When it comes to pruning your trees and shrubs, timing is everything. Pruning is one of the most critical gardening tasks. The way that a plant is pruned and the timing of the pruning determine whether the plant will develop satisfactorily or not. If done correctly, trees will grow in the desired manner – bushes will look lush, green and healthy – and flowering plants will brighten up the garden with color. On the other side of the spectrum, if pruning is performed at the wrong time, serious, long-term damage can be inflicted on trees – shrubs and bushes are liable to develop an open, gangly look – and many herb plants and subshrubs, while green on top, become bare and unattractive below.
One group of plants that should not be pruned in the spring is plants that naturally drop their leaves during the winter; these are called deciduous plants. During the dormant, winter season, nutrients dissolved in sap are stored in the plant’s tissues. When spring begins, the nutrient laden sap is carried to all of the plant’s growing parts. Pruning during this time will cause the sap to seep out of the plant, causing it to lose vital energy sources. Deciduous plants should be pruned in the winter.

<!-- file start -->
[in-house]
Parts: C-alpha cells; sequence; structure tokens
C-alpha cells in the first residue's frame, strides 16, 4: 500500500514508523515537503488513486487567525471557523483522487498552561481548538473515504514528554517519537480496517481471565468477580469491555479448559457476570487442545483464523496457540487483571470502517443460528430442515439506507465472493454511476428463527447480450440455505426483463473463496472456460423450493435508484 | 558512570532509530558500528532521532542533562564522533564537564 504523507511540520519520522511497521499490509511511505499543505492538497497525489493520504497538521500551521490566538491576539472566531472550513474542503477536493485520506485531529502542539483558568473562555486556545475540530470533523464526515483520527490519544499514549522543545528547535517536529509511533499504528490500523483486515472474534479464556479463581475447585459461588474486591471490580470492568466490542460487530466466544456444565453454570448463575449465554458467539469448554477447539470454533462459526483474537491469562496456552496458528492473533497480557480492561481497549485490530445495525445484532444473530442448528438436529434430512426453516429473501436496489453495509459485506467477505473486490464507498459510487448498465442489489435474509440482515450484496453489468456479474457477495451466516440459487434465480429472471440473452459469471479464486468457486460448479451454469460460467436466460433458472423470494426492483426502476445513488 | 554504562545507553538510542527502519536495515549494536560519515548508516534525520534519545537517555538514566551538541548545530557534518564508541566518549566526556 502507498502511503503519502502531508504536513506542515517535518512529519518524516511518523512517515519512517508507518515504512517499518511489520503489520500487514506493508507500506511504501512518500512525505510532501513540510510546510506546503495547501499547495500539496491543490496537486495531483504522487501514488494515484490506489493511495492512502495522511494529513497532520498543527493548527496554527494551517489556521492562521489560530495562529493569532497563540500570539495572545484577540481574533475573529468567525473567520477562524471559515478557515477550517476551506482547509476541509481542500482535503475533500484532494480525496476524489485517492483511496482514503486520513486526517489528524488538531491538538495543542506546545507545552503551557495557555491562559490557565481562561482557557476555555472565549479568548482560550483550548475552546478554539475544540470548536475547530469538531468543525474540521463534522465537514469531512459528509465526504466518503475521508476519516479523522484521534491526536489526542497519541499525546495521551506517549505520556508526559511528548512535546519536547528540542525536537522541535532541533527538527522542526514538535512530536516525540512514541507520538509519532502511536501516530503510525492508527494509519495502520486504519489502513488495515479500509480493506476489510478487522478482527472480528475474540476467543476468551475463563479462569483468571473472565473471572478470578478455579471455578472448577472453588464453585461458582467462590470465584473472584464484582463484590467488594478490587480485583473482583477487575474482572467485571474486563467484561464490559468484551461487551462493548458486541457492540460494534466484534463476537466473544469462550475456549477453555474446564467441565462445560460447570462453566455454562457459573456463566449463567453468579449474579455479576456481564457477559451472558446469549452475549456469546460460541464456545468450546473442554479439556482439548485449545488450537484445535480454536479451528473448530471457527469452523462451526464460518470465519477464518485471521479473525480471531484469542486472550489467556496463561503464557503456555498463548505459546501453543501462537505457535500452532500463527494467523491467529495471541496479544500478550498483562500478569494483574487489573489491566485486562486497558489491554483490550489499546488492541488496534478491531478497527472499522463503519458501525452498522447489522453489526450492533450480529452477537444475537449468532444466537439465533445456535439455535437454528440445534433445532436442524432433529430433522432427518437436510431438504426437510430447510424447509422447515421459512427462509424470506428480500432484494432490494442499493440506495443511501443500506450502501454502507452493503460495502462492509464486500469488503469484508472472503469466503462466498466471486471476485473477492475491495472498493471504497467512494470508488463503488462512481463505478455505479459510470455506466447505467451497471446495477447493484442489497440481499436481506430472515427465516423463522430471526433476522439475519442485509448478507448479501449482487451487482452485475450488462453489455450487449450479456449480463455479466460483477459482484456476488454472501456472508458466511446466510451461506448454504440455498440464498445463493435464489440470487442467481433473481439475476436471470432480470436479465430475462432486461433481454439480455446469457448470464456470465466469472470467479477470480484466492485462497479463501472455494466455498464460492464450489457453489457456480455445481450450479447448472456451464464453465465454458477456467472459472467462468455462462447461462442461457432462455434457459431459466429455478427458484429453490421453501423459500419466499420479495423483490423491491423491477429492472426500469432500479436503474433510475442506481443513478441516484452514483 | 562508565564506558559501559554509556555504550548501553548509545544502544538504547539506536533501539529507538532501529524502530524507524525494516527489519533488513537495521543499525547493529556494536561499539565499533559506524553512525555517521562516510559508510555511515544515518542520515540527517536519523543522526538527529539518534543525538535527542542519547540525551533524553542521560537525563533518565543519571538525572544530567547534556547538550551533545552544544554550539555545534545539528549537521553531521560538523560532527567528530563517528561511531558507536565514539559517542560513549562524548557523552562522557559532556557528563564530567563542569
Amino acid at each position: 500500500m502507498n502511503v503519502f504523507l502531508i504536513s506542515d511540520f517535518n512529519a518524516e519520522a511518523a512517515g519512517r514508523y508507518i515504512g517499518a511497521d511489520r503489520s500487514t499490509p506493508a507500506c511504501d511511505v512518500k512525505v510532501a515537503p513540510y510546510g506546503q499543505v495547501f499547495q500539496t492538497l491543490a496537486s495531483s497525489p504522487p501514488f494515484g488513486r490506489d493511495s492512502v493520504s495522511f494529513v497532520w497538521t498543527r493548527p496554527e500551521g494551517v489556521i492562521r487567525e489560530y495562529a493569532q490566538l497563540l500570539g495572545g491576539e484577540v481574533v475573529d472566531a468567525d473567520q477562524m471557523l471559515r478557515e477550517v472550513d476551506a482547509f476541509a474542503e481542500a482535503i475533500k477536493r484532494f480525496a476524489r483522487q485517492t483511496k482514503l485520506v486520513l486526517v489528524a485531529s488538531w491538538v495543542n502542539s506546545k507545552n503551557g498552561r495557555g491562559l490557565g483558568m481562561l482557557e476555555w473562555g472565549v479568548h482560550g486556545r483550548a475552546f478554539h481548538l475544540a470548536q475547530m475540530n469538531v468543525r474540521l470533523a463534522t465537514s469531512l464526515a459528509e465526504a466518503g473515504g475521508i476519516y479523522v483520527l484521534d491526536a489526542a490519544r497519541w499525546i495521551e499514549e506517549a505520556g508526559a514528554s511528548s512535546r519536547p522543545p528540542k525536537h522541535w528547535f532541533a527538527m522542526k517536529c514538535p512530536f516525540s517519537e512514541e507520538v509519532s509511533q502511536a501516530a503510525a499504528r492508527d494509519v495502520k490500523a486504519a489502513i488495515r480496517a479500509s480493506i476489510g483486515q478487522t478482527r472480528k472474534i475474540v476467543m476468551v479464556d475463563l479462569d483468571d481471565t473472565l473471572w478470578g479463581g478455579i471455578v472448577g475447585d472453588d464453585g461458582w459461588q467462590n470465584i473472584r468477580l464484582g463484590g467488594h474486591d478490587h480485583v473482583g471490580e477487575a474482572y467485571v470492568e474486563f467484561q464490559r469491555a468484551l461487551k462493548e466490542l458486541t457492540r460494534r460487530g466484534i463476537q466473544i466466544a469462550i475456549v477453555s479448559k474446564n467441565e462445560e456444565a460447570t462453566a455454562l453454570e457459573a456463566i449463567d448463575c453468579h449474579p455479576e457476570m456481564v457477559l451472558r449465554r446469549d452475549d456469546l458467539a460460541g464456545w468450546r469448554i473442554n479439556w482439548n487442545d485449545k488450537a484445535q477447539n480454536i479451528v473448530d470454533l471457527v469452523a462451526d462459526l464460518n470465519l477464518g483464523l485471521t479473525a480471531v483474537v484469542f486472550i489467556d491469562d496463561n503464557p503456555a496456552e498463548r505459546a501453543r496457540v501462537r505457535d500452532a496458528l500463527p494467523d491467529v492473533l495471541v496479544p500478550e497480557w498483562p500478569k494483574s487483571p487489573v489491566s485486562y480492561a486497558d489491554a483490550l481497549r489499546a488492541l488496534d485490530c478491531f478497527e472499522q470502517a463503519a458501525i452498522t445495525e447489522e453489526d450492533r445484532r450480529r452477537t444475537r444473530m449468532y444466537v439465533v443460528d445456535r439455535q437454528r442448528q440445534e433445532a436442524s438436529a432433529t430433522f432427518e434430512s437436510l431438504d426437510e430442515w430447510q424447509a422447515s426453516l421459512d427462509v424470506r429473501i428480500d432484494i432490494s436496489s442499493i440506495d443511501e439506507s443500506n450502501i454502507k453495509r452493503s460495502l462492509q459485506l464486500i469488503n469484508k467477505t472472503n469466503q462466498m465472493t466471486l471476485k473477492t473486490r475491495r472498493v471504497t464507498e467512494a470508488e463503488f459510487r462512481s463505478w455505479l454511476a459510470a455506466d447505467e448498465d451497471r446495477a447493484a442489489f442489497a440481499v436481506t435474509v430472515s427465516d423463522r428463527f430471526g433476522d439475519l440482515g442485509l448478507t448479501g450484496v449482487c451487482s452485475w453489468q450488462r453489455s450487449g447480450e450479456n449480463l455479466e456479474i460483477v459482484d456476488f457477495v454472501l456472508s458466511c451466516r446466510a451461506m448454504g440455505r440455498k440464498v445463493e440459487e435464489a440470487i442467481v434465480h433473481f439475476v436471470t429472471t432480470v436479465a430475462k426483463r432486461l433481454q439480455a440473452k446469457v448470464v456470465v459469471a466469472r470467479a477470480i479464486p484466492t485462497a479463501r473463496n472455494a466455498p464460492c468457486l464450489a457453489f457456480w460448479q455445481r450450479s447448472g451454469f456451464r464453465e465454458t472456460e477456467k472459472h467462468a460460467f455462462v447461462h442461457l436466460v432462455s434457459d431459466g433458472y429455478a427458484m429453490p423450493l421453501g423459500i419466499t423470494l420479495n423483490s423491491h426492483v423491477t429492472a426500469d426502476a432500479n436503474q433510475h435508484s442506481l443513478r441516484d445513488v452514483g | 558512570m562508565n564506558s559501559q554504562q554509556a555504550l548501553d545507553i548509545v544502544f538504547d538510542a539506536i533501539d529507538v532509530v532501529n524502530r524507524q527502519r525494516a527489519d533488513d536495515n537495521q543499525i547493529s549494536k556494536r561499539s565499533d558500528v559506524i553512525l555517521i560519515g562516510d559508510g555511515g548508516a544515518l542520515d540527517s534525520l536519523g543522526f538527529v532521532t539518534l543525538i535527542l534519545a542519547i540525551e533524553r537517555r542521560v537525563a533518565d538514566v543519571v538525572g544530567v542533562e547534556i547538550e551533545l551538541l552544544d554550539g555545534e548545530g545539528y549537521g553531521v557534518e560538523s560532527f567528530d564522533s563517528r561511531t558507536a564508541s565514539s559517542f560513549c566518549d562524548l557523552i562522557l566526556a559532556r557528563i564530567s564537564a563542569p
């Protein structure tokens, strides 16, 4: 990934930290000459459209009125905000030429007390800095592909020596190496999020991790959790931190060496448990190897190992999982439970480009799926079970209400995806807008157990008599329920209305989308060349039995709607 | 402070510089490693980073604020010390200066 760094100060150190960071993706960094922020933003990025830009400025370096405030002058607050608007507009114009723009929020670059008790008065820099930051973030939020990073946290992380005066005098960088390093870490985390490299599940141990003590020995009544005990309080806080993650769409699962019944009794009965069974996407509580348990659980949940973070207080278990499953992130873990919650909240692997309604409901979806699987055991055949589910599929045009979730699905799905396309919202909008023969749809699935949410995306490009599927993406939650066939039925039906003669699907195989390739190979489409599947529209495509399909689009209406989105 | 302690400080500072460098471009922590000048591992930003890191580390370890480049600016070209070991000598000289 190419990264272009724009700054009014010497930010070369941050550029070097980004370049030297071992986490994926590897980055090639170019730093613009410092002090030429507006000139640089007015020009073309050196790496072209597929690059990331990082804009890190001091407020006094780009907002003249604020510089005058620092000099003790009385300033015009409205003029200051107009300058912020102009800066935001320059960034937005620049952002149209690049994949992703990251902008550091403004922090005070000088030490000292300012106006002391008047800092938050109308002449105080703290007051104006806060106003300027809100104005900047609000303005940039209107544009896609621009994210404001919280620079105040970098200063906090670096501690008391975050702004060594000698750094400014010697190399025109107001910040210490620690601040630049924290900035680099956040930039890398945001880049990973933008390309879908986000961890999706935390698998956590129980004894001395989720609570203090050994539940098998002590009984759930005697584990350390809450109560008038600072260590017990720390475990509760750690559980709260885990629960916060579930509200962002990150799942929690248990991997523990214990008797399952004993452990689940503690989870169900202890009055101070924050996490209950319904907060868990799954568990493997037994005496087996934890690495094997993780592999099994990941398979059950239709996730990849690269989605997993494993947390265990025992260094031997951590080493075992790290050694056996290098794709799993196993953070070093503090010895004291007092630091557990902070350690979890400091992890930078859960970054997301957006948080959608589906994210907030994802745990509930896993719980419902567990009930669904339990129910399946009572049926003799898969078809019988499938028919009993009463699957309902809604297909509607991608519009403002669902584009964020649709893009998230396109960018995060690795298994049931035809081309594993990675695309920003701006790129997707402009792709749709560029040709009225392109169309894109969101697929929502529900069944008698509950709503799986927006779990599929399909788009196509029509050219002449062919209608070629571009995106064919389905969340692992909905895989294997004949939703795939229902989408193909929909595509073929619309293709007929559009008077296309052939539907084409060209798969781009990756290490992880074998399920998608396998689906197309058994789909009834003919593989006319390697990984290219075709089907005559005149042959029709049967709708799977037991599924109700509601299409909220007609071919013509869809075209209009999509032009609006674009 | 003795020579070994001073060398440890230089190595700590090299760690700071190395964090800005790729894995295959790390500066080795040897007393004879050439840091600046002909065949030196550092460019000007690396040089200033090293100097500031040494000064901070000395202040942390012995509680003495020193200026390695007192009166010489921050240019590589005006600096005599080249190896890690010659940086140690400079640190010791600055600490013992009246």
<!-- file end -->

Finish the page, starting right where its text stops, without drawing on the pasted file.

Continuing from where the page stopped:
Spring is the best time of year to prune evergreens and other trees and plants that are sensitive to cold (which should not be touched during the winter). Since spring is the main growing season for most plants, it is best to direct the new growth just as spring is beginning. Pruning a month or two after new growth has sprouted means that the tree or shrub has exhausted vital energy for no purpose.
Care must be taken when it comes to flowering shrubs. For deciduous species, you will need to know whether the flower buds develop on the current year’s spring growth, or on that of the previous year. Lilac bushes, for instance, develop flower buds early – though you may not see them- if pruned at the wrong time all of the flower buds will be removed in the process. Lilac bushes and similar plants, which include different shrubs and species of roses, should be lightly pruned right after the flowers have withered.